Tuesday, January 1, 2019

CWATT Chapter Four

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Chapter Four
“Steven?! Is… is that you?”
While it may seem rhetorical to you, dear reader, I legitimately had to ask. You see, this short, remarkably thin man with unkempt dark hair and stubble slowly teetered toward me. For a moment, I didn’t even recognize him despite his pale skin and mouth swung agape, which normally would have served as dead giveaways, though his visage, now suitably sunken and almost like a half-inflated balloon version of his former self, was unmistakable.
He held me there and patted me on the back for well over ten seconds, the only soundtrack Corcoran’s occasional snickers.
“I’m so sorry, Doctor Templeton,” Bloomington whispered, his nasally whine unmistakable, “I tried to tell this douchetard not to leave you, but he just wouldn’t listen to reason.”
“I, uh, it’s quite alright, Steven,” I exerted all of my strength to extract myself from his vice-like grip as I affected a smile, “Great to see you, too. Appreciate the help with the Krauts and whatnot…”
Bloomington laughed, “Yeah, if there’s anything Sophia and I know how to do, it’s mow down Nazi assholes!
He unloaded about a dozen more laser bolts into the jack-booted corpses surrounding us before Sanchez restrained him.
“Easy Steve…” she shook her head at him, as if he were a child misbehaving in a toy shoppe.
“What? Is ChronoSaber charging by the laser bolt now?”
The mere mention of the company’s name sent a shiver down my spine.
As if on cue, five or six of the similarly black-clad individuals with glowing yellow eyes swarmed around the edges of the room. They surveyed what remained of Klaus’s lab, raising their ghastly laser rifles at Nazi corpses and piles of rubble…
… And Ricky and me.
Even though we were rather clearly not a threat to either Steven or Sanchez, one of the seemingly sinister figures stopped and jabbed me in the face with his rifle.
“I beg your pardon?!?” I asked him.
“Identify yourself!” The figure commanded with that same radio-hollow, deep voice.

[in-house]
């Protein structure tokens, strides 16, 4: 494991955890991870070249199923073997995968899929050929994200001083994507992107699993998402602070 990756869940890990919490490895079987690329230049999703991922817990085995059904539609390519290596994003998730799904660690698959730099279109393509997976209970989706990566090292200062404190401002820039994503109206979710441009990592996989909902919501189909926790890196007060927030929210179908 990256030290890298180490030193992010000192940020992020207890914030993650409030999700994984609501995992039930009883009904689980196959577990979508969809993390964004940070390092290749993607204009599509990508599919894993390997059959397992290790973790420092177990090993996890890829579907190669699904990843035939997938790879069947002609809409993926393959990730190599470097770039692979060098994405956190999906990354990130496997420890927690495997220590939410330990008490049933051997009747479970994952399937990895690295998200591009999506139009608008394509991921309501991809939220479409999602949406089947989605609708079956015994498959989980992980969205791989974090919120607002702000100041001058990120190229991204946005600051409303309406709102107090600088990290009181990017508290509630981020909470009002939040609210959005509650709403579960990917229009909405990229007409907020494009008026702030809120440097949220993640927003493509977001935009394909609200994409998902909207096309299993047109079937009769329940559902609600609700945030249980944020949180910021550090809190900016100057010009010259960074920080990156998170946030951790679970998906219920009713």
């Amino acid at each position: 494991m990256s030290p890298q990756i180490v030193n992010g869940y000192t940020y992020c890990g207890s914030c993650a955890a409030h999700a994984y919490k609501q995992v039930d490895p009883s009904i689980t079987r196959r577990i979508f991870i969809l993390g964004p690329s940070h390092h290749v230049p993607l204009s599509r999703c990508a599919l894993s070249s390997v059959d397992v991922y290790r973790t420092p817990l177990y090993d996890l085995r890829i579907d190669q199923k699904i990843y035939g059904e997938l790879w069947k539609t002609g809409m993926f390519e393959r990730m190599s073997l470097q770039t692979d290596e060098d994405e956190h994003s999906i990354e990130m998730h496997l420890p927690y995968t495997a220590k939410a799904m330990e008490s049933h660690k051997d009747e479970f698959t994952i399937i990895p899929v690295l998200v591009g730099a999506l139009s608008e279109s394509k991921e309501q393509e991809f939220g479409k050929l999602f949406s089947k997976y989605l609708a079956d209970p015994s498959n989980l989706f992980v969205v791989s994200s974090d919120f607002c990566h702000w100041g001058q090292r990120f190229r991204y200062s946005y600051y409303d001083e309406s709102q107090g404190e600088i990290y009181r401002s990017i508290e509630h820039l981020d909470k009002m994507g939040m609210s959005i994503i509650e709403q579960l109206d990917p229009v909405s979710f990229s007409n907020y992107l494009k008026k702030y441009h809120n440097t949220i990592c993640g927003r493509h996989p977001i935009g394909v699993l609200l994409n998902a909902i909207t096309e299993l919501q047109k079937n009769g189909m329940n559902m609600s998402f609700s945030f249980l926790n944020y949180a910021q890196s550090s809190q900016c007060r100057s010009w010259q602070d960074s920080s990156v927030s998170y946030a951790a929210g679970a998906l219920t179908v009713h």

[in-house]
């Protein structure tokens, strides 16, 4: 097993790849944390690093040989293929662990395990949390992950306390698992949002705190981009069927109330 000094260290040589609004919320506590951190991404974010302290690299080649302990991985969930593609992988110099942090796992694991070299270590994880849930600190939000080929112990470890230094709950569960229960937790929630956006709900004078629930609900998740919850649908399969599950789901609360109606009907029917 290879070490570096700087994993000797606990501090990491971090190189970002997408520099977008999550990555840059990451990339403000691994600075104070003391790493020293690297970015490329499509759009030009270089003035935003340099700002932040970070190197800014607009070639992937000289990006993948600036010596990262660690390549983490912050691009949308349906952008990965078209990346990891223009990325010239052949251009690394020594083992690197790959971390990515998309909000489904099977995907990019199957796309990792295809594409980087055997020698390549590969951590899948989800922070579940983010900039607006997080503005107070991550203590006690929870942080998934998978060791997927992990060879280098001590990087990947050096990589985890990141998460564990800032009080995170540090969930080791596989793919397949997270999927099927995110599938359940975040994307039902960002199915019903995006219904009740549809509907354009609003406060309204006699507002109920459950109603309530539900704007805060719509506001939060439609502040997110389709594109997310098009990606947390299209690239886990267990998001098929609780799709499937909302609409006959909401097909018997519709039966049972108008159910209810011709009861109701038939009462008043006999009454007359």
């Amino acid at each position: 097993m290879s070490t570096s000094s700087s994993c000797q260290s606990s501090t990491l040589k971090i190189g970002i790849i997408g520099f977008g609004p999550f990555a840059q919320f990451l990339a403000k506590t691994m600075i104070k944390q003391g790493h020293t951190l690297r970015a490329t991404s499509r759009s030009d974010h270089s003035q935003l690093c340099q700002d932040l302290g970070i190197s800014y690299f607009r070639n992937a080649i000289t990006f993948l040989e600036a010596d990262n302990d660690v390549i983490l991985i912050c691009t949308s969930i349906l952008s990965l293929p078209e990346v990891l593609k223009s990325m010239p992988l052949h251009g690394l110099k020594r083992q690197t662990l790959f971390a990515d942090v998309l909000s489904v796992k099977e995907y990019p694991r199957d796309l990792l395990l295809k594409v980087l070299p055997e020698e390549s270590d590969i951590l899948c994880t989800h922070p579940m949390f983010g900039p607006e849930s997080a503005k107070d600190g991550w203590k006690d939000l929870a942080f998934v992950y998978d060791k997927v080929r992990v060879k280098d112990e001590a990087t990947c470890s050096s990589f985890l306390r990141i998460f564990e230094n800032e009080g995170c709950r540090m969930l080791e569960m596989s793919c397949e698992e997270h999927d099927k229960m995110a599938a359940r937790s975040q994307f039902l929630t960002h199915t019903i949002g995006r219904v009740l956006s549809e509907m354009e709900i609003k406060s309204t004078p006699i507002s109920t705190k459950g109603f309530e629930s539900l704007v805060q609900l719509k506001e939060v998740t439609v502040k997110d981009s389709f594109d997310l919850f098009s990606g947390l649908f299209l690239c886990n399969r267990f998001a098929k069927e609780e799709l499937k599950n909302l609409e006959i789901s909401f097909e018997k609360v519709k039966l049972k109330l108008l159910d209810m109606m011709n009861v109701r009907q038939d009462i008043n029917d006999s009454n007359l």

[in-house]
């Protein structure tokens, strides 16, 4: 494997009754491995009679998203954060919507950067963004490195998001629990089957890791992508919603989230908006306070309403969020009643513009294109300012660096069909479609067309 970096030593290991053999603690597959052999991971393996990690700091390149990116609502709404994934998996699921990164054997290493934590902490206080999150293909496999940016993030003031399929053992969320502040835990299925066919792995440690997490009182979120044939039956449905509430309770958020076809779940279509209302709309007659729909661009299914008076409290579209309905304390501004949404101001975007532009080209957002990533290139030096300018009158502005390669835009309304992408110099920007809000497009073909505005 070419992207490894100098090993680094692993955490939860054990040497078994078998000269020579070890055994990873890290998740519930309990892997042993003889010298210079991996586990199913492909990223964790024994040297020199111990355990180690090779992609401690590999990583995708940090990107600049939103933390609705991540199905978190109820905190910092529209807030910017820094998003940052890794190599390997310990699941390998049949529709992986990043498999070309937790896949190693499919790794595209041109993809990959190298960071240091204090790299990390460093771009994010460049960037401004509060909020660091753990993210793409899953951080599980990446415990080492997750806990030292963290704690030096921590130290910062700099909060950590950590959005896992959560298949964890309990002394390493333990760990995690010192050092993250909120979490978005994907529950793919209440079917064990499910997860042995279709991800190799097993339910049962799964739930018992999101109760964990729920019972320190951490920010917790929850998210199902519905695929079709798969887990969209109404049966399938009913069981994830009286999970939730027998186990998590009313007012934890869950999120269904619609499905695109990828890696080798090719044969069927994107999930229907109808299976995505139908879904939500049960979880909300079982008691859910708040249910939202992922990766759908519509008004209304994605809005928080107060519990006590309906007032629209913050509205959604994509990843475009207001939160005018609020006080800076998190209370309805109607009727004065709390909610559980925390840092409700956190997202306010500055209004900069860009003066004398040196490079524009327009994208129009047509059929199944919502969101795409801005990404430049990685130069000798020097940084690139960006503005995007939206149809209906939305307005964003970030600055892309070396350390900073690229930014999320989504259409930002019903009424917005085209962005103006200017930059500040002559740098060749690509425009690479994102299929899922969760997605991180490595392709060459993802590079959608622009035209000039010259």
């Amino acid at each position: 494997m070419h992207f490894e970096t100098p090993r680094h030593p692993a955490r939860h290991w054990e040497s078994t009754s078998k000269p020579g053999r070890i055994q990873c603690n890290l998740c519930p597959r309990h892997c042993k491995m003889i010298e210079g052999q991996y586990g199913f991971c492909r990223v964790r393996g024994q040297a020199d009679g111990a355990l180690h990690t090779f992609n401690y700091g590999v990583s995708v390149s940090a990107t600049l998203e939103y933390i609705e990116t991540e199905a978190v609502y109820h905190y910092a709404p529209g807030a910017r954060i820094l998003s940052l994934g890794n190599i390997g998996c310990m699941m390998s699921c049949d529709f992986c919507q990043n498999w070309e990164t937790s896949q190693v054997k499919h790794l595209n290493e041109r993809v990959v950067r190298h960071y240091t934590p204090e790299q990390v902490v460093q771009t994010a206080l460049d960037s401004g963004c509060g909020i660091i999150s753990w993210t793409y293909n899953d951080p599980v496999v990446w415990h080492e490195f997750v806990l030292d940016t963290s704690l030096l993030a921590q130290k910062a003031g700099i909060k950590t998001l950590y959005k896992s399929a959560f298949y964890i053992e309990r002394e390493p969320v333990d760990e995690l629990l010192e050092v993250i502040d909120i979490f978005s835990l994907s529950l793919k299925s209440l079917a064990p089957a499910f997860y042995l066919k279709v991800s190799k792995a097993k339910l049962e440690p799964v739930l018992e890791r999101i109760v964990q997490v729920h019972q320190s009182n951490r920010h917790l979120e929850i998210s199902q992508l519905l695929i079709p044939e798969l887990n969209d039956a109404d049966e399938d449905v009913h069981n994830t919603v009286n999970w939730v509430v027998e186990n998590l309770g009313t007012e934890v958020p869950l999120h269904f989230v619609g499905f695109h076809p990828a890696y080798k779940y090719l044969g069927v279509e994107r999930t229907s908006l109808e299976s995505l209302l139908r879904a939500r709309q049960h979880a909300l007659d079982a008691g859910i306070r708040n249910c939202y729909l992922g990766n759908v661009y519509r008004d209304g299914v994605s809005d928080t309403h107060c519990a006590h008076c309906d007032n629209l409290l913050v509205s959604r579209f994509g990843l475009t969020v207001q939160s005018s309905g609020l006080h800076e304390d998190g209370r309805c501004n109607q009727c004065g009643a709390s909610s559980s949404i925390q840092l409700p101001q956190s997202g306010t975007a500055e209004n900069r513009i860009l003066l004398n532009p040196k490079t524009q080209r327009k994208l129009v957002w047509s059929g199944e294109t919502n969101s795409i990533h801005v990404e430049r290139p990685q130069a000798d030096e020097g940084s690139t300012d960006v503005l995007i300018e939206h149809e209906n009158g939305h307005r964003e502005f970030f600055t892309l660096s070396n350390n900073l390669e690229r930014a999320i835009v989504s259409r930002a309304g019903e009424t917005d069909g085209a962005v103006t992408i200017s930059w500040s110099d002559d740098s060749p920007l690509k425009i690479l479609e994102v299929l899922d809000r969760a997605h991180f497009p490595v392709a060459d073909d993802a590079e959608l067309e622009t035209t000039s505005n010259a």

I sighed, “Not that it matters, but I’m Doctor Phineas Templeton,” I shot a sideways glance at Corcoran, “inventor of time travel.”
Corcoran shook his head and raised his arms, “It’s okay! He’s all right! Lower your weapons!”
“Sir, all due respect sir, but you are not my commanding officer, sir!”
Corcoran narrowed his eyes, “It was my understandin’ that during this mission, private, the government was to have the full cooperation of ChronoSaber, and not the other way ‘round.”
“He’s right,” Sanchez shook her head.
“You heard her—stand down, soldier,” Corcoran said.
“I wasn’t talking about you, Commander,” Sanchez continued to ignore me, “I meant he, Private Marquez, is correct in that you aren’t his commanding officer. I am. Stand down, private.”
The black-clad figure lowered his weapon.
“I’m doing just fine, thanks for asking,” I offered with a wry grin, hoping to ease the tension.
“That’s odd. I thought for sure he’d wanna take orders from a real soldier, you know, one who actually rose through the chain’a command instead’a someone with a shiny uniform who got her rent-a-merc trainin’ on a damned weekend.”
“I guess ten years of sterling service in the Marine Corps doesn’t count for anything anymore?” she asked.
Corcoran steeled his jaw, “A thousand pardons, princess. Where the hell are my manners?”
Sanchez affected a mocking grin, “Ever the charming Pastie, as always, Ricky,” she shook her head. Finally, her eyes came to rest on me, “Greetings, Doctor Templeton. It’s been far too,” she exhaled, “long.”
She extended a lovely hand, which I took in my own. Despite its dainty profile, her entire presence seemed to fill my thin, spindly fingers with warmth and welcoming.
“My goodness, Commander Sanchez, I…you’re…you look fantastic for being some sixty-five million years old.”
She allowed a thin smile to wash over her normally down-to-business face, “I apologize for our last encounter, Doctor. I was under strict orders from HQ to—”
“Nothing of it, Sophia,” I felt a wellspring of confidence within, “you do look lovely, though.”
“See there, Ricky,” she smiled fully, “some people do know how to treat a lady properly.” She motioned for the soldiers to lower their rifles.
Flummoxed, Corcoran tilted his head for several moments, searching for something to say before he pointed directly at me.
“He was eatin’ outta a dumpster when I found him yesterday!”
Sanchez raised an eyebrow at me.
My eyes went wide as I shrugged.
Corcoran shook off his previous statement, “Look, I did my job, now can we please get some details on why we’re gettin’ the band back together for the reunion tour?”
Sanchez raised a hand to her ear and waived Corcoran off. She talked to what I presume was some sort of intercom.
As we awkwardly waited for her to finish her conversation, I decided to turn to Bloomington and change the subject.
“My Steven, you’re… looking well.”
I suppose it was only a half-lie. He had certainly lost some weight, though it appeared to be in the unhealthiest way possible.
Bloomington beamed, “You like it?” he asked.
I didn’t really know what to make of the question, “It suits you.”
This most assuredly was a lie; Steve Bloomington was a creature meant to carry some heft for whatever reason. Absent the extra tonnage, his features became overgrown for his slighter frame, and dare I say downright grotesque.